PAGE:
San Francisco is defending the right of non-citizens to vote in school board elections.
In a brief filed Friday, the City Attorney’s Office swung back at a legal challenge by a Republican operative that aims to revoke the right of non-citizens to vote in San Francisco Unified School District elections.
The motion comes in response to a lawsuit filed three-and-a-half months ago in San Francisco Superior Court by James V. Lacy—an Orange County lawyer, right-wing pundit and author of conservative books such as Taxifornia—alleging that non-citizen voting is unlawful and should be banned.
Fellow plaintiff Michael Denny, a San Francisco resident, said non-citizens participating in local elections unlawfully dilutes the votes of citizens.
In his response Friday, City Attorney David Chiu countered that while California’s constitution guarantees voting rights to citizens over the age of 18, it does not prohibit cities from extending the electorate to additional residents in local elections.
Even if the court found a conflict between the city’s charter and state law, Chiu argued that San Francisco’s “home rule authority” would prevail.
Chiu noted in his filing that non-citizens were allowed to vote for the first 150 years of United States history.
“While women and racial minorities who were citizens were deprived of voting rights, non-citizens who were white male property owners could vote in state and local elections well into the 20th century,” he wrote in the brief. “Non-citizen voting in 40 states and U.S. territories was curtailed only after an influx of Southern and Eastern European immigrants and World War I provoked xenophobia and nativism in this country.”
In 2016, San Francisco voters passed Proposition N, allowing non-citizens—including permanent residents, visas holders, refugees and undocumented immigrants—to cast ballots in school board races. Five years later, in 2021, the city made non-citizen voting in school elections a permanent right for parents or guardians with at least one child under 19 years old.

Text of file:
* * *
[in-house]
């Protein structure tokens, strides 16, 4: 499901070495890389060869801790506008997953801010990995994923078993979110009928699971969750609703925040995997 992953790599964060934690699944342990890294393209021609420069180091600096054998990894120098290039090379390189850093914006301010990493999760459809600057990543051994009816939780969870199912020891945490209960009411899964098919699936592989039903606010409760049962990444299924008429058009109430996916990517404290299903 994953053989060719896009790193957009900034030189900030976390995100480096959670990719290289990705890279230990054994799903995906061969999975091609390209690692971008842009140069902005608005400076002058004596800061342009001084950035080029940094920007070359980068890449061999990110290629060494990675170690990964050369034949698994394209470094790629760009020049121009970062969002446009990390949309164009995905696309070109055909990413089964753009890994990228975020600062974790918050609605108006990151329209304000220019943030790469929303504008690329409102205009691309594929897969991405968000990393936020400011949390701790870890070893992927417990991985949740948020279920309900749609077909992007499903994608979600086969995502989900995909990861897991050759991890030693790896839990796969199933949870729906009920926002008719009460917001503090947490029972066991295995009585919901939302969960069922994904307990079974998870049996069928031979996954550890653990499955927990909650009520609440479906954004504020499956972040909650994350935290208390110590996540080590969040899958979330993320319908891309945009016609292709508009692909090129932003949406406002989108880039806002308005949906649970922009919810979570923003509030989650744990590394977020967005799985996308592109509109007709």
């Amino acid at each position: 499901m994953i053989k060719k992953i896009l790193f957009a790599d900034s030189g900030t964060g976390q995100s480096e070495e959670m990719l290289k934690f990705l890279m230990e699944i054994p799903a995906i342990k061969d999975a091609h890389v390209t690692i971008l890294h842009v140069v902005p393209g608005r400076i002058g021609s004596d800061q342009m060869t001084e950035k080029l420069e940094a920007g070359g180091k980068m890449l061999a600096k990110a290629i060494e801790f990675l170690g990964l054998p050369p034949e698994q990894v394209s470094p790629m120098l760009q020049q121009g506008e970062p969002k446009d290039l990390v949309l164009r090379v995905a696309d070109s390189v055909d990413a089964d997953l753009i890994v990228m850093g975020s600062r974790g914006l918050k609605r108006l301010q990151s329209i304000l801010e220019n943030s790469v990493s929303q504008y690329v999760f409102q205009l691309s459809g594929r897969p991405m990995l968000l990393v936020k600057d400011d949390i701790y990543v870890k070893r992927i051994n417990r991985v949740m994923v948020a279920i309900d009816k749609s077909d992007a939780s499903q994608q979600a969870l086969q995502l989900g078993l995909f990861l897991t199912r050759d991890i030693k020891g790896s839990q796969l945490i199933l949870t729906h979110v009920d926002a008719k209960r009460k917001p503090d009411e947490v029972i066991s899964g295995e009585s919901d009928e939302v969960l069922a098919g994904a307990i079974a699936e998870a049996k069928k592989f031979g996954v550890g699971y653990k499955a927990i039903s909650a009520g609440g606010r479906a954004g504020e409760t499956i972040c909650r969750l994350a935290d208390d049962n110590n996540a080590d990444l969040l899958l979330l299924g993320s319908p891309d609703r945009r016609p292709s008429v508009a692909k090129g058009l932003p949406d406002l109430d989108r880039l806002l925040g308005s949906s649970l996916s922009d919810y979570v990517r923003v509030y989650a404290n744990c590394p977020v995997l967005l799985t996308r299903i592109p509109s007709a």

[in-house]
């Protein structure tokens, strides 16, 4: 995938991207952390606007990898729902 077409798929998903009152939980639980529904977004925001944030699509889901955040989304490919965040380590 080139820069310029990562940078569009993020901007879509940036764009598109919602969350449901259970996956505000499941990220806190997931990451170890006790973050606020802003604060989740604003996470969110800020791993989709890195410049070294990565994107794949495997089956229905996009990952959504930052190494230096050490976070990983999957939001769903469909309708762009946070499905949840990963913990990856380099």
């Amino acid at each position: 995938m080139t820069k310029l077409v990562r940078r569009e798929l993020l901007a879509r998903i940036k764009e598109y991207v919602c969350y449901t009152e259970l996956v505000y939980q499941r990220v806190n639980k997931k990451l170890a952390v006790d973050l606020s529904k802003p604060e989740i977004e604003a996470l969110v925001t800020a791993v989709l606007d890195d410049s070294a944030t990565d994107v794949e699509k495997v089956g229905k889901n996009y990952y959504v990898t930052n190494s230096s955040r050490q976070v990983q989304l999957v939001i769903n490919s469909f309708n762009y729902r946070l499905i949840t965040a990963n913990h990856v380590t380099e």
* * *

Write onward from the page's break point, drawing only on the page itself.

Chinese for Affirmative Action—a group that advocates for multiracial democracy—told The Standard the Lacy lawsuit coincides with a national Republican effort to engage in voter suppression and prevent immigrant voters from having their voices heard.
The nonprofit advocacy group pointed out that more than 500 bills have been introduced since the 2020 elections to effectively disenfranchise people by, among other things, requiring photo identification and purging voter rolls.
If the litigation against San Francisco’s non-citizen voting law succeeds, Chinese for Affirmative Action says it would discourage some immigrant voters from weighing in on issues that affect their children.
“By extending the right to vote to non-citizens, San Francisco has led the way in expanding access to democracy and promoting immigrant inclusion,” Chinese for Affirmative Action Immigrant Rights Coordinator Olivia Zheng said. “In the face of attacks on voting rights across the country, it is crucial to continue defending the right for immigrants to fully participate in and shape their communities.”
According to the U.S. Census Bureau’s 2019 American Community Survey, 105,000 of San Francisco’s 870,000 residents are non-citizens.
Proponents of non-citizen voting rights say it gives people with roots in their community a chance to have a say in local governance.
Immigrant parent and San Francisco resident Hwaji Shin said it brought her to tears when she voted for the first time in the U.S. in 2018.
“For the first time in my life, I felt like I was a full member of the school community whose voice matters,” Shin said in the Chinese for Affirmative Action statement.
Shin and other parents who work with Chinese for Affirmative Action say they intend to re-register to vote and remain actively involved in their school district.
Yanling Deng, an SFUSD parent of a 2 ½-year-old daughter, said it’s particularly important for her family because she feels the district hasn’t always listened enough to low-income families with limited English proficiency.
“I voted in the school board recall election because I wanted to advocate for immigrant children and families,” Deng said, “especially Asian immigrant parents.”
The city attorney, in his court filing, said just about a third of San Francisco public school students have a parent who is a disenfranchised immigrant. The right of non-citizens to vote, he added, “enhances the education of all students, not just the children of immigrants.”
In a phone call with The Standard, Lacy batted away Chiu’s rebuttal, saying a judge a few-thousand miles east overturned a similar law allowing non-citizens to vote in local races in New York.
“The California constitution clearly establishes that a qualification for voting in any elections, including school board elections,” Lacy said, “is that the person be a citizen of the U.S.”
Given the outcome of the New York lawsuit, he added, officials in San Francisco should take heed.
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